How many of you subscribe to e-zines? Do you have the time to read them? I, for one, have subscribed to several, yet don’t find much time to keep up with them. However, sometimes when I do read them, I find some real nuggets of information. For example today, I discovered two items that may also be of interest to you:

From Saturday’s Wall Street Journal, Page 1

In Europe, God Is (Not) Dead

Christian groups are growing, faith is more public.
Is supply-side economics the explanation?

July 14, 2007; Page A1


Late last year, a Swedish hotel guest named Stefan Jansson grew upset when he found a Bible in his room. He fired off an email to the hotel chain, saying the presence of the Christian scriptures was “boring and stupefying.” This spring, the Scandic chain, Scandinavia’s biggest, ordered the New Testaments removed.

In a country where barely 3% of the population goes to church each week, the affair seemed just another step in Christian Europe’s long march toward secularism. Then something odd happened: A national furor erupted. . .

To read the whole article, go to:

I find the above article to be quite intriquing. For those of you who have gone to Europe to visit the emerging church, you’ll especially enjoy the article.

Another article that I found very interesting is on understanding how to introduce change in your congregation. Those of you with the gift of being a “prophet” may not always be received very well when you tell your church leaders what you “see”. The following article gives some very helpful tips for motivating people to change.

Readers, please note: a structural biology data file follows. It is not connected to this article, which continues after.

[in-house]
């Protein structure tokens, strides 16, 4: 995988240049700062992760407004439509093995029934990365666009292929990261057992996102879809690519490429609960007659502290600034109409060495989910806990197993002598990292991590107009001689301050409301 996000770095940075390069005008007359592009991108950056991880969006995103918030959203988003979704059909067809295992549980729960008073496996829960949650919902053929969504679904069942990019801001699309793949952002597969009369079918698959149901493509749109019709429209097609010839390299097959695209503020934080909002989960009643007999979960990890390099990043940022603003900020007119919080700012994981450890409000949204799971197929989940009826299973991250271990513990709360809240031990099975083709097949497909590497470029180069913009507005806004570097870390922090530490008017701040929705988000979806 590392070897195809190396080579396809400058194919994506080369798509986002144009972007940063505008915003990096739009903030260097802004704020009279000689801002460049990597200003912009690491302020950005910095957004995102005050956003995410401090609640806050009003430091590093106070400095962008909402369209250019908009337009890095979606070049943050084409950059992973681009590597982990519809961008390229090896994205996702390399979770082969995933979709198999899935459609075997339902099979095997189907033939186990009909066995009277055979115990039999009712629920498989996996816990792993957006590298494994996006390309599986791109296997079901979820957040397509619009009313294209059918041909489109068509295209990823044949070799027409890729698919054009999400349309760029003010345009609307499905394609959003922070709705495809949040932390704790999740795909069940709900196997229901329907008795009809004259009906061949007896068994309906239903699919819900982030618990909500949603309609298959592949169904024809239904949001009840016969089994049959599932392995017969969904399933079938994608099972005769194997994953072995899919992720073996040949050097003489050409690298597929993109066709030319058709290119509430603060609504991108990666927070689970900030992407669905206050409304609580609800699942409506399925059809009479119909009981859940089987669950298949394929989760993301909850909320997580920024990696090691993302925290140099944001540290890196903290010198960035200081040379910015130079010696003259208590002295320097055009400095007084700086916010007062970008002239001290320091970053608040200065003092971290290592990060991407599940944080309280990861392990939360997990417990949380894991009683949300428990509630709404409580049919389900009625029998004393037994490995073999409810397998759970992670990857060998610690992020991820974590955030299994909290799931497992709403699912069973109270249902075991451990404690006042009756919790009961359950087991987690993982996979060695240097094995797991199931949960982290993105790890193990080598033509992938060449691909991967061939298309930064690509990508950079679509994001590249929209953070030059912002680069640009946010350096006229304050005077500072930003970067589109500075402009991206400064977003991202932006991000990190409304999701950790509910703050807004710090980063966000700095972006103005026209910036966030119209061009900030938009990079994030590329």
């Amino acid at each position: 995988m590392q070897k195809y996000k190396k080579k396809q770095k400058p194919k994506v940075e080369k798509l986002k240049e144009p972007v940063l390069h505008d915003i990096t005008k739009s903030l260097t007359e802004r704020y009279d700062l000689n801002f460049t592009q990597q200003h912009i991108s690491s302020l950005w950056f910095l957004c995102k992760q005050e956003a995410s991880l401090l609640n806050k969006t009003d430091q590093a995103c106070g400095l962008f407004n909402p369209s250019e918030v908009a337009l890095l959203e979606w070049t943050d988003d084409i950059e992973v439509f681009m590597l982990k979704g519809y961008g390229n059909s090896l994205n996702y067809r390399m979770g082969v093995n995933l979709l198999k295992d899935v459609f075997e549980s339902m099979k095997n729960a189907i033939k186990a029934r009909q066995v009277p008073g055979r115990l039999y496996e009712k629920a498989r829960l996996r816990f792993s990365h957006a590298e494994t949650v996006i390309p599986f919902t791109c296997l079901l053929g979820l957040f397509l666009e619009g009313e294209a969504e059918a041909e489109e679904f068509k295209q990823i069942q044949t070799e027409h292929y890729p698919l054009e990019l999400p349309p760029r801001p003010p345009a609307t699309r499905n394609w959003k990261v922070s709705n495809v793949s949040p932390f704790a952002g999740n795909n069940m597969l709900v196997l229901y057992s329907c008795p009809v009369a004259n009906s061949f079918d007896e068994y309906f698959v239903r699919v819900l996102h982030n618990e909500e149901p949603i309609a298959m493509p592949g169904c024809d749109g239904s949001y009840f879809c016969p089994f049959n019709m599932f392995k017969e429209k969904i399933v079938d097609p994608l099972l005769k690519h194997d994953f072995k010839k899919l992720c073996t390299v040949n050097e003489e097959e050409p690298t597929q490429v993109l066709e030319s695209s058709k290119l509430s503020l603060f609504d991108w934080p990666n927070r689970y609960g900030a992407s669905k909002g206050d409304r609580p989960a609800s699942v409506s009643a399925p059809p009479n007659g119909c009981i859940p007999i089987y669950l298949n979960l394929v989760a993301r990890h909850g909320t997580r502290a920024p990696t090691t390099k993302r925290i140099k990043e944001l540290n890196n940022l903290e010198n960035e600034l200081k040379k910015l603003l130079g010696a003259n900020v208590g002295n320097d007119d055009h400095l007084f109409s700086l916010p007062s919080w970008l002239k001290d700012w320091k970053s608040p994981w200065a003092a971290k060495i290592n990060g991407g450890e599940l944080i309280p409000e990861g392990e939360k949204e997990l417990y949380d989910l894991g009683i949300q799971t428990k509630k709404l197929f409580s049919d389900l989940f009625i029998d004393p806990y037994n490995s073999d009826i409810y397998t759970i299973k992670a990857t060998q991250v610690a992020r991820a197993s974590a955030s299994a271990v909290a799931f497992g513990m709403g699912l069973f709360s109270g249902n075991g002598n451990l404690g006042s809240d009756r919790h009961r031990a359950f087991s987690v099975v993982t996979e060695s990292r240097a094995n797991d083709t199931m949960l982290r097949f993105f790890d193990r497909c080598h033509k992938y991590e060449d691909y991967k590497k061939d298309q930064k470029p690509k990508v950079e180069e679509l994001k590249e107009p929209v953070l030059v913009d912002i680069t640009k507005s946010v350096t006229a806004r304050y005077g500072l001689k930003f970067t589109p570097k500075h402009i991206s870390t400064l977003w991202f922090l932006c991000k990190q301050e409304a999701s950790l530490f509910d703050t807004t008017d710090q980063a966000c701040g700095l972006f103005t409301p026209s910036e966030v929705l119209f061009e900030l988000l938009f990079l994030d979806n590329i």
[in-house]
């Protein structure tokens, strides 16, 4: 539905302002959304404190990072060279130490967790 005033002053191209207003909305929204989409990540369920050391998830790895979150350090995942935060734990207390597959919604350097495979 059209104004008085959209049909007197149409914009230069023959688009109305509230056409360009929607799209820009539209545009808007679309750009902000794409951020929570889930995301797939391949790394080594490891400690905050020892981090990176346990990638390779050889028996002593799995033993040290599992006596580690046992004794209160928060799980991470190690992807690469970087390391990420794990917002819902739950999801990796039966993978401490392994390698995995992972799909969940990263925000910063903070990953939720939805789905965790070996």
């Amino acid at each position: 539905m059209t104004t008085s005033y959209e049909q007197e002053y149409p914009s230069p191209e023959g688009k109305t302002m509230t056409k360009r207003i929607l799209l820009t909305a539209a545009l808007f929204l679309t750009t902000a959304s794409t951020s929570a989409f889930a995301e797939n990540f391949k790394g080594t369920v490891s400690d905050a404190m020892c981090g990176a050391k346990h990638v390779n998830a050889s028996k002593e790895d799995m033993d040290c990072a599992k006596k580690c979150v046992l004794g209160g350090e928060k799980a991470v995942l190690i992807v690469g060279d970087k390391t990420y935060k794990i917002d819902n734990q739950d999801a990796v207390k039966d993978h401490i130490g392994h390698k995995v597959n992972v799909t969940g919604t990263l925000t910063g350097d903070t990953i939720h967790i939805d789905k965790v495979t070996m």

Leader’s Insight: Your Church’s DNA
Each church has unique make-up that’s essential to its life, health, and future.
by Kevin G. Ford, guest columnist

Aurora Advent Christian Church, located just outside of Chicago, was stuck. The church was dynamic in many ways. The leaders were talented and highly motivated, but as a unit, something was wrong.

The first things I noticed were the signs—in the office, in the gymnasium, on the doors to the bathroom. The place was plastered with “do not’s.”

  • Do not bounce balls on the wall.
  • Do not wear black-soled shoes.
  • Do not leave the lights on.
  • Do not sit here.

Each notice was signed: “The Trustees.”

The meetings I attended were formal, focused on procedure and rules. Yet everyone seemed so friendly, warm, and passionate about ministry. When I took a direct, left-brain approach and told leaders they were overly focused on the business of the church, it did not go well. . .

To read more of this article, go to:

I hope you enjoy these!

Jeff Glass